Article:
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The planters were also at this period agitating for state-aided immigration even though this was opposed by the influential Anti-Slavery Society in England. But in Guyana, the planters, who held a majority in the Combined Court of Policy, decided to pressure the British Government to agree to help fund immigration from India. Their chance came in 1840 when the Combined Court of Policy was presented with a proposed tax ordinance which would approve funds totalling $206,000 to pay civil servants in the Colony. The planters refused to approve it unless immigration from India and elsewhere was permitted. The British Government then sent the Governor of Trinidad, Sir Henry Mc Leod, to negotiate with the planters who eventually won their demand. After the British Government agreed to re-open immigration, the Combined Court of Policy passed the tax ordinance.

While the sugar planters managed to obtain a limited quantity of labour from Madeira, West Africa, the West Indies and Europe, it was not until 1845 that immigration from India resumed, this time with the aid of government funds. In that year, two ships transported 593 Indians from Calcutta while one ship brought 233 from Madras. A steady flow continued in 1846 when 4,019 arrived from Calcutta and Madras. In 1847 a total of 3,461 arrived and 3,545 came the following year.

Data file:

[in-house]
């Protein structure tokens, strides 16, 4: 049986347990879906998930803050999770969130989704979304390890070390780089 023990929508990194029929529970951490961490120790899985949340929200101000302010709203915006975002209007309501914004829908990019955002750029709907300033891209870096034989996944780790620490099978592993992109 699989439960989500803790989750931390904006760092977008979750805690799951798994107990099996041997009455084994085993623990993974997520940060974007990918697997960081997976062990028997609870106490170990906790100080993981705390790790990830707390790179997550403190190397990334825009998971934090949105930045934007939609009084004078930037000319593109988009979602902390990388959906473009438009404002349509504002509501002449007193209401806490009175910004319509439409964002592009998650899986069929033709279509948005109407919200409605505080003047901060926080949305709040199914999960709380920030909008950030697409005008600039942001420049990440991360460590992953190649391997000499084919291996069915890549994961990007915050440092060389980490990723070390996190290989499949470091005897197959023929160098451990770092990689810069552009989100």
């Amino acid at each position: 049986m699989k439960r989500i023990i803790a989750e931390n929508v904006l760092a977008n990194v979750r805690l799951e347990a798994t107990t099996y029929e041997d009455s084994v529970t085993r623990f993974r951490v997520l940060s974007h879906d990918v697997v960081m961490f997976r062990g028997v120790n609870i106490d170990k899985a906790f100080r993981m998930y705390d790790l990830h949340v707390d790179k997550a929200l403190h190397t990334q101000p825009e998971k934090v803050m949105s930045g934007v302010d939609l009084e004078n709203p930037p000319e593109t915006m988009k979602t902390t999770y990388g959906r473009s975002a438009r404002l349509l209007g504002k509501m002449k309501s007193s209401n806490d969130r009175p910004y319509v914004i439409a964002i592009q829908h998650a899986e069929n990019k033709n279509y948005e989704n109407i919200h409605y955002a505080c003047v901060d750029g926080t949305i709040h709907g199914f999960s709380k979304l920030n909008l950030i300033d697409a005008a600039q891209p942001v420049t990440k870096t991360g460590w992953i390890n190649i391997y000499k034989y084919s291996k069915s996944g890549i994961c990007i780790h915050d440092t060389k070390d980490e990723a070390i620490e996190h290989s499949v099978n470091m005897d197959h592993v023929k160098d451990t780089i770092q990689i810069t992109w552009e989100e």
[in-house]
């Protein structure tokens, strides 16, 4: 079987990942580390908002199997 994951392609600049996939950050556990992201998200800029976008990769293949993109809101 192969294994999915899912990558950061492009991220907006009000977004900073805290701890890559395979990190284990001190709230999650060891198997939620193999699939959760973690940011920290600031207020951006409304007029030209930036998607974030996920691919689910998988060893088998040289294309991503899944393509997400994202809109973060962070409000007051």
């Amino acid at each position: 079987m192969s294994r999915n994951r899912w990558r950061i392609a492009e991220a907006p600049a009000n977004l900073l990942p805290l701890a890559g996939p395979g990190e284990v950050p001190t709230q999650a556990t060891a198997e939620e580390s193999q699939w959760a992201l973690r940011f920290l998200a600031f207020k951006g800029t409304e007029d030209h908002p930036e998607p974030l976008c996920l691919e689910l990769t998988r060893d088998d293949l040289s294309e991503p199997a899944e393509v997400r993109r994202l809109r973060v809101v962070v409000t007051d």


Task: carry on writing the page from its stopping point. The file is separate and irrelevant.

Many of these new immigrants (who came from 1845 to 1848) were unsuitable for field work since they were generally poor city dwellers. On arrival in Guyana, some of them abandoned their tasks on the plantations and resorted to a life of wandering, begging and doing menial jobs.

When this new batch of Indians first began to arrive in 1845, they refused to sign any written agreements with the plantation owners. As a result they had the option of working for not more than four weeks. In 1846, this increased to six months, but the planters felt that even this period was insufficient. Two years later, the hiring period was extended to one year; later in 1848, the British Government agreed to extend it to three years just before another ban was placed by the Indian Government on emigration from India. This ban was implemented because of the high death rate among Indians in Guyana.

When Indian immigration to Guyana resumed in 1851, the indentured labourer was required to agree to a contract period of five years. This was reduced to three years in 1853.